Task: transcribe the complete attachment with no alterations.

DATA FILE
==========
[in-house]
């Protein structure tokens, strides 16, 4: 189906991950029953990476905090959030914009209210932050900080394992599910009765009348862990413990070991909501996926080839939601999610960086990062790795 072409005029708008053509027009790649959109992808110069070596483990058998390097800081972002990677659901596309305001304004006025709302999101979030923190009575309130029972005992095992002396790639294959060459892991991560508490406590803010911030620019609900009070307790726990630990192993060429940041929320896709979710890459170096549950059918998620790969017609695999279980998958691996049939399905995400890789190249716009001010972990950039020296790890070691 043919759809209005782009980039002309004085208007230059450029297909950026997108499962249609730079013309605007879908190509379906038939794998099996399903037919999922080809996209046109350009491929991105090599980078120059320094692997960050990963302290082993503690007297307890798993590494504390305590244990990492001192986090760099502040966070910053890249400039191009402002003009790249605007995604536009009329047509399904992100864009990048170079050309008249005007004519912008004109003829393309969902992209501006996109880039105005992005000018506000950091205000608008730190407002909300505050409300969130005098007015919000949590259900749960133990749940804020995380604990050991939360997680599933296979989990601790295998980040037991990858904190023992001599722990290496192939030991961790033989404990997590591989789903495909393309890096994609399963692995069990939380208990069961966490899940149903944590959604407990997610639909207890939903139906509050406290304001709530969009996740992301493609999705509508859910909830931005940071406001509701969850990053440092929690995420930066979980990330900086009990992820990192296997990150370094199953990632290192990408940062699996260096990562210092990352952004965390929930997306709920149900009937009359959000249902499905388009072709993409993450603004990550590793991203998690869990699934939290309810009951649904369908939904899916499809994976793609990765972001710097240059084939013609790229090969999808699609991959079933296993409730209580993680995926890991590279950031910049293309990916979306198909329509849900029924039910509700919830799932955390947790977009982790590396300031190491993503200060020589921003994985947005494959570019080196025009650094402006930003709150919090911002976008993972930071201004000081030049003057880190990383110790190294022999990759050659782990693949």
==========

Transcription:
[in-house]
């Protein structure tokens, strides 16, 4: 189906991950029953990476905090959030914009209210932050900080394992599910009765009348862990413990070991909501996926080839939601999610960086990062790795 072409005029708008053509027009790649959109992808110069070596483990058998390097800081972002990677659901596309305001304004006025709302999101979030923190009575309130029972005992095992002396790639294959060459892991991560508490406590803010911030620019609900009070307790726990630990192993060429940041929320896709979710890459170096549950059918998620790969017609695999279980998958691996049939399905995400890789190249716009001010972990950039020296790890070691 043919759809209005782009980039002309004085208007230059450029297909950026997108499962249609730079013309605007879908190509379906038939794998099996399903037919999922080809996209046109350009491929991105090599980078120059320094692997960050990963302290082993503690007297307890798993590494504390305590244990990492001192986090760099502040966070910053890249400039191009402002003009790249605007995604536009009329047509399904992100864009990048170079050309008249005007004519912008004109003829393309969902992209501006996109880039105005992005000018506000950091205000608008730190407002909300505050409300969130005098007015919000949590259900749960133990749940804020995380604990050991939360997680599933296979989990601790295998980040037991990858904190023992001599722990290496192939030991961790033989404990997590591989789903495909393309890096994609399963692995069990939380208990069961966490899940149903944590959604407990997610639909207890939903139906509050406290304001709530969009996740992301493609999705509508859910909830931005940071406001509701969850990053440092929690995420930066979980990330900086009990992820990192296997990150370094199953990632290192990408940062699996260096990562210092990352952004965390929930997306709920149900009937009359959000249902499905388009072709993409993450603004990550590793991203998690869990699934939290309810009951649904369908939904899916499809994976793609990765972001710097240059084939013609790229090969999808699609991959079933296993409730209580993680995926890991590279950031910049293309990916979306198909329509849900029924039910509700919830799932955390947790977009982790590396300031190491993503200060020589921003994985947005494959570019080196025009650094402006930003709150919090911002976008993972930071201004000081030049003057880190990383110790190294022999990759050659782990693949």